Theatre

Nomads of theatre

From Delhi: Atelier Repertory Company’s Mumbai line-up consists of three plays  

On a detour to Mumbai this week is the Delhi-based Atelier Repertory Company (ARC), which has been touring for six months now, ploughing through a road map that will ultimately include twenty cities in five states, stretching from Lucknow to Ludhiana. These are sporadic outings, rather than a long rambling road trip with tent and caravan, but the notion of an eighteen-strong team travelling to far-flung places to perform its entire running repertoire — five plays in all — does evoke the old-world gumption of a professional nomadic theatre company on an extended regional tour. Under the stewardship of artistic director Kuljeet Singh, members of the team double up as actors and technicians, intrepidly spilling over from one production to the next, creating a cohesive and driven work force. Their plays have been socially conscious and politically aware, while remaining culturally accessible to the audiences they have encountered.

Steeped in theatrics

Singh traces the provenance of his group, the Atelier Theatre (of which the ARC is an offshoot), to the frenetic collegiate theatre scene he had emerged from. “I found that post-college, there wasn’t a comparable ethos we could immediately join,” he says.

In 2004, his fledgling group staged 20-odd shows of the Partition-inflected drama Goodbye Blue Sky, to audiences that rapidly dwindled. The reality of running a professional company led the team of like-minded peers to developing other sidelines for sustenance. Apart from their own day jobs, they started weekend training programmes and founded a campus theatre festival, which completed ten seasons last year (a festival sidelight was even showcased in Mumbai). While it helped them in building audiences, running Atelier like a business detracted from its raison d’être of being a bona fide creative foundry with a repertoire of works that could be regularly performed.

In 2010, the American Centre in New Delhi offered them a grant to develop a festival of three plays — Edward Albee’s Zoo Story, and Neil Simon’s Laughter on the 23rd Floor and Rumours (which was performed in Hindi as Khusar Phusar). “That was to prove a turning point, because it provided the basis on which the ARC could be founded,” says Singh. There has been no looking back. ARC has notched up several more productions. Members of the current touring company have been with the group for several years now. While group-members can seek employment in other avenues like film and television, their work in the theatre must exclusively be under the aegis of Atelier. Contributing to the adhesiveness is a non-hierarchical setup, with a democratic distribution of duties and responsibilities. They are supported by a repertory grant from the Ministry of Culture (usually very nominal).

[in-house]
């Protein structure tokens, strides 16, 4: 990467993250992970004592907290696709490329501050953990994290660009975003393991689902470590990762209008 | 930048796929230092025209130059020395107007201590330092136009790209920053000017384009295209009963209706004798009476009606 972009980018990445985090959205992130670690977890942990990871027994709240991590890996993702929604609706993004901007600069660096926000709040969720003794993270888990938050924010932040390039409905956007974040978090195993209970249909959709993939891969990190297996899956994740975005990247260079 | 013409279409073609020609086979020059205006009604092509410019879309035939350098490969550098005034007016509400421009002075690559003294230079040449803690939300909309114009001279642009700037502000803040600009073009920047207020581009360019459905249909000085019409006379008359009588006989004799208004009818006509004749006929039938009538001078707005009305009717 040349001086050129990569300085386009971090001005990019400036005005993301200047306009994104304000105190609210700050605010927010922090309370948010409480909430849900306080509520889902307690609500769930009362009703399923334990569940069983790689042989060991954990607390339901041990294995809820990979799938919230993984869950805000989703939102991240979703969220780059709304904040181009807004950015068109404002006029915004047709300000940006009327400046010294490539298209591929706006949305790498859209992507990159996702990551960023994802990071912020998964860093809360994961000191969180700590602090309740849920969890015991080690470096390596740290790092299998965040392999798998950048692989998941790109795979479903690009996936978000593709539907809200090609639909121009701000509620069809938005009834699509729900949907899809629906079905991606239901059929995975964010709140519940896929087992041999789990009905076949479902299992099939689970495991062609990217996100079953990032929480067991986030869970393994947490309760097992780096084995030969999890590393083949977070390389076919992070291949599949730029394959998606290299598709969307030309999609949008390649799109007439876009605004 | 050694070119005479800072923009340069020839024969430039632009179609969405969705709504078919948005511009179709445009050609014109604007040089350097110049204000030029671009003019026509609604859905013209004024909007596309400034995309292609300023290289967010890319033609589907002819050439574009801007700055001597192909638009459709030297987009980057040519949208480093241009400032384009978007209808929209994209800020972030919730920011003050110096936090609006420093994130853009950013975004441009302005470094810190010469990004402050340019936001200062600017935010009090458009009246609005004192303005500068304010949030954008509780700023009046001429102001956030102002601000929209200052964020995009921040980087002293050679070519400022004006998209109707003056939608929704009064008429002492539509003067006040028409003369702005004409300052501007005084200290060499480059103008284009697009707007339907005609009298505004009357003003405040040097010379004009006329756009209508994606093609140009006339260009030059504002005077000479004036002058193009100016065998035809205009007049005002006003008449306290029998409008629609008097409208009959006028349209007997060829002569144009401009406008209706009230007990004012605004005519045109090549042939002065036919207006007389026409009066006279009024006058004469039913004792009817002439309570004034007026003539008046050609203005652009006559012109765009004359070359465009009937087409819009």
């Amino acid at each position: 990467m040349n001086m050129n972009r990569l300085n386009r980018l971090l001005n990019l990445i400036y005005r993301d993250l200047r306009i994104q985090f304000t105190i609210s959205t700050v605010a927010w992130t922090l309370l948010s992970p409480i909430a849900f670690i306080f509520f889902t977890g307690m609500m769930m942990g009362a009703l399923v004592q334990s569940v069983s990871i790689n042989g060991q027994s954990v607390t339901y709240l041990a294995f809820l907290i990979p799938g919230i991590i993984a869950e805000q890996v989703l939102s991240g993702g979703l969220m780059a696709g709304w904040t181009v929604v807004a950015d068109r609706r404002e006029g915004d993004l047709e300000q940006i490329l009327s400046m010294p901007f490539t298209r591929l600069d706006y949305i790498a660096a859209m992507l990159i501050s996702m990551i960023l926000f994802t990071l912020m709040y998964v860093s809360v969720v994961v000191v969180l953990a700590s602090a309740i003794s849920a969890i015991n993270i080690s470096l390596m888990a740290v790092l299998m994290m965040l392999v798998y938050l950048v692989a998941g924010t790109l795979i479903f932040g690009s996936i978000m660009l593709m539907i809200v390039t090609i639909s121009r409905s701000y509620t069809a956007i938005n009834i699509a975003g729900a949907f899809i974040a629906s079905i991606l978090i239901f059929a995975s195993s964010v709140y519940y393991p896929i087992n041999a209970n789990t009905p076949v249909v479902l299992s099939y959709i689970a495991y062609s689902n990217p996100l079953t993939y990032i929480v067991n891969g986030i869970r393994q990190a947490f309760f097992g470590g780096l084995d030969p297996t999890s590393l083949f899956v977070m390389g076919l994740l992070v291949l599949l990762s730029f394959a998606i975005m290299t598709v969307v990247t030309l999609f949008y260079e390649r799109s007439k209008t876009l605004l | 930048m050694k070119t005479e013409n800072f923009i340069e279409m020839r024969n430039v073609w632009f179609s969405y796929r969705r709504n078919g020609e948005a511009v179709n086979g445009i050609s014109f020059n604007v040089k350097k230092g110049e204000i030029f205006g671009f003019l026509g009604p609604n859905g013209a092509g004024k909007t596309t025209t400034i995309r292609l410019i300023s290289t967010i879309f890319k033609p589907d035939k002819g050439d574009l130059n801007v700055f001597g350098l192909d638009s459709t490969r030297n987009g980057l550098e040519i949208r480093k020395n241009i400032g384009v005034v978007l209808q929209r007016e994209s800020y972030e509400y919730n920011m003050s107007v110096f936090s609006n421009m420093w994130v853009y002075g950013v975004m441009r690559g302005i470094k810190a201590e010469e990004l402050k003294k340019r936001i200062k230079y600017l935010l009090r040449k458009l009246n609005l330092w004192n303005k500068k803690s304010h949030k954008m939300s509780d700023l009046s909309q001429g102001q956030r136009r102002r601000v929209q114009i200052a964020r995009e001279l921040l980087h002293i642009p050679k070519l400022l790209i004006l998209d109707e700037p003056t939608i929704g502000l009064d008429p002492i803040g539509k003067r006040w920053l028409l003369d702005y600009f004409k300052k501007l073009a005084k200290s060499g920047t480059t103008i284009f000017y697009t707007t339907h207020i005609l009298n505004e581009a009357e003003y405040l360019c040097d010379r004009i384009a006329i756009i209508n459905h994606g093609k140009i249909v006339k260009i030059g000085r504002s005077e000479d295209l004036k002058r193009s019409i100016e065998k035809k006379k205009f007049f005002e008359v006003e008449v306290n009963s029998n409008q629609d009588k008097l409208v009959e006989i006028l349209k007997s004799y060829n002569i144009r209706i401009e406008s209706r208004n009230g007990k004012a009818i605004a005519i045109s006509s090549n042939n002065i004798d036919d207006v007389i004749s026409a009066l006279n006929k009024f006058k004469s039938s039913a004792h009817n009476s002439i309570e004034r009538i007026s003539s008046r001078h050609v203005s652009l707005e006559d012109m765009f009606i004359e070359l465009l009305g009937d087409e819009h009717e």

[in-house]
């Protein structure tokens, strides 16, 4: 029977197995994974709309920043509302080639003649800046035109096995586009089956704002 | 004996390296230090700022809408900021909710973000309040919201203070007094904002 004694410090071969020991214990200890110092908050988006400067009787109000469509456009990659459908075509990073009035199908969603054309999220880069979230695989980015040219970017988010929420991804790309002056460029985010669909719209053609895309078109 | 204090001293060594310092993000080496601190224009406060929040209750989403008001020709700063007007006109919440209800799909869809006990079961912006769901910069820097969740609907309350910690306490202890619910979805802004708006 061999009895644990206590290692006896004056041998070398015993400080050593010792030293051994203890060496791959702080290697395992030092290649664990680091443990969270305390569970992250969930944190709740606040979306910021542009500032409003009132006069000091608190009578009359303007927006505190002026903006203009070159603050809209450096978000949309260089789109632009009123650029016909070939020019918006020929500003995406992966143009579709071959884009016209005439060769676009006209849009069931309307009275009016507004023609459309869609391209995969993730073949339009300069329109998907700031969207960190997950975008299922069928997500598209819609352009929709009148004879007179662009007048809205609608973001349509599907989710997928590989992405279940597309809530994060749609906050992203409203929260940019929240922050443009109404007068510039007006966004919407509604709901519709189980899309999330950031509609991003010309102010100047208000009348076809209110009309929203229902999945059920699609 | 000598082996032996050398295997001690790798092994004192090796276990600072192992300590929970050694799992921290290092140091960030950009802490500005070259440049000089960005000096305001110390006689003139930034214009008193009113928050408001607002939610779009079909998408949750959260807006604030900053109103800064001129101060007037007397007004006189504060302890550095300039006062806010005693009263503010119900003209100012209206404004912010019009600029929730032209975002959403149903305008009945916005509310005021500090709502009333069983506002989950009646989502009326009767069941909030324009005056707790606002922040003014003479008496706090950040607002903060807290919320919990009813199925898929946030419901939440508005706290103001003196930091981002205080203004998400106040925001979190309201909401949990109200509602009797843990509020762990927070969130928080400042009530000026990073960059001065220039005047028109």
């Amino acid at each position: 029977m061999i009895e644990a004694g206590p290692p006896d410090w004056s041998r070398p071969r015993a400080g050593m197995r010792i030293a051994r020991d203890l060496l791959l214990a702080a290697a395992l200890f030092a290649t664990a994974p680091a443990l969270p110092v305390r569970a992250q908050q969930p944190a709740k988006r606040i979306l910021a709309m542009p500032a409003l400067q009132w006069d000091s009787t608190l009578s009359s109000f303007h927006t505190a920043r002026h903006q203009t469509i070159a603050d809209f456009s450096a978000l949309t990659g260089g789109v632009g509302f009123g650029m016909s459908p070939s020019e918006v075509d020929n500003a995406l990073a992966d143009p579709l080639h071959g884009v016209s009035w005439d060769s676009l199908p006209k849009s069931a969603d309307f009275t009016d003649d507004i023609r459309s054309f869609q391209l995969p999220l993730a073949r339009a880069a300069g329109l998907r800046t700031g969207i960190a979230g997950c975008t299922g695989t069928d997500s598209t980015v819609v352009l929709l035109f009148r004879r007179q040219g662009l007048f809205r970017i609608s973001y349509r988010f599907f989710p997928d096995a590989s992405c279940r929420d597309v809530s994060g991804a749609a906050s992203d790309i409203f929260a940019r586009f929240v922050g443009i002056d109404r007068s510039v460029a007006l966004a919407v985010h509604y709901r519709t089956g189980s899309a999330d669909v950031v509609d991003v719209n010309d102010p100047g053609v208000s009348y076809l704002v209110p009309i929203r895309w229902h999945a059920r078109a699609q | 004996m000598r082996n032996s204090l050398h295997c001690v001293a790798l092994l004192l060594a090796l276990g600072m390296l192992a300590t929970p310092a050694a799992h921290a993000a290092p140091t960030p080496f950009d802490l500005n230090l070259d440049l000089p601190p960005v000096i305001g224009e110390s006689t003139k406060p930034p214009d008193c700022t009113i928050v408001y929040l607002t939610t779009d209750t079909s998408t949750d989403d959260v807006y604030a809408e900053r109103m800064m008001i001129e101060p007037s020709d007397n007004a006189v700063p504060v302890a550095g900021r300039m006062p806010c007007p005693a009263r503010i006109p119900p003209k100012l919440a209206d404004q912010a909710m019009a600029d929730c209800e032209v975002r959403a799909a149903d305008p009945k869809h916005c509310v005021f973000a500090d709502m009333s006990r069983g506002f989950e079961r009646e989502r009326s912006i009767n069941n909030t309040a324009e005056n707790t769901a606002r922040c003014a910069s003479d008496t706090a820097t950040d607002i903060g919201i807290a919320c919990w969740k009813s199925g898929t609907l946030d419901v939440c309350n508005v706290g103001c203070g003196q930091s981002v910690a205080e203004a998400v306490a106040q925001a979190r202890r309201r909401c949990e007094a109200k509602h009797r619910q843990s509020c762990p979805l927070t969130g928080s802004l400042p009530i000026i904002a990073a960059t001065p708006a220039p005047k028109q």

Performance art

The Mumbai line-up consists of three plays directed by Singh. The first is the comic satire Khusar Phusar, which has grown to become one of the group’s flagship plays. It takes place in a dinner party hosted by a government official, quite conspicuous by his absence. The adaptation translocates the goings-on to a Lutyens-style bungalow in Delhi. Then there is Project Antigone, which sources its text from Jean Anouilh’s retread of Sophocles’ Greek tragedy. The central conflict is Antigone’s desire to inter the remains of her brother in defiance of Creon, who has ordered the body to lie unburied on the battlefield. Singh overlays this scenario with voice-overs of couplets by Faiz and Paash, as well as the live singing of verses by the radical 16th-century poet, Sultan Bahu. The production also involves live painting. The third play is Kuchh Afsane, which is a reaction to censorship and moral policing that has been an ongoing problem in the country for aeons, but appears to have compounded over the last few years. The play is a compendium of stories by Saadat Hasan Manto, all of which had been banned at some point or other of their existence.

Atelier Repertory Company will stage Khusar Phusar (today 8 p.m.), Kuch Afsaney (June 23, 6 and & 9 p.m.) and Project Antigone (June 24, 6 and 9 p.m. at The Jeff Goldberg Studio, Khar; more details at bookmyshow.com


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Printable version | Jan 28, 2022 5:47:35 AM | https://www.thehindu.com/entertainment/theatre/nomads-of-theatre/article24222209.ece

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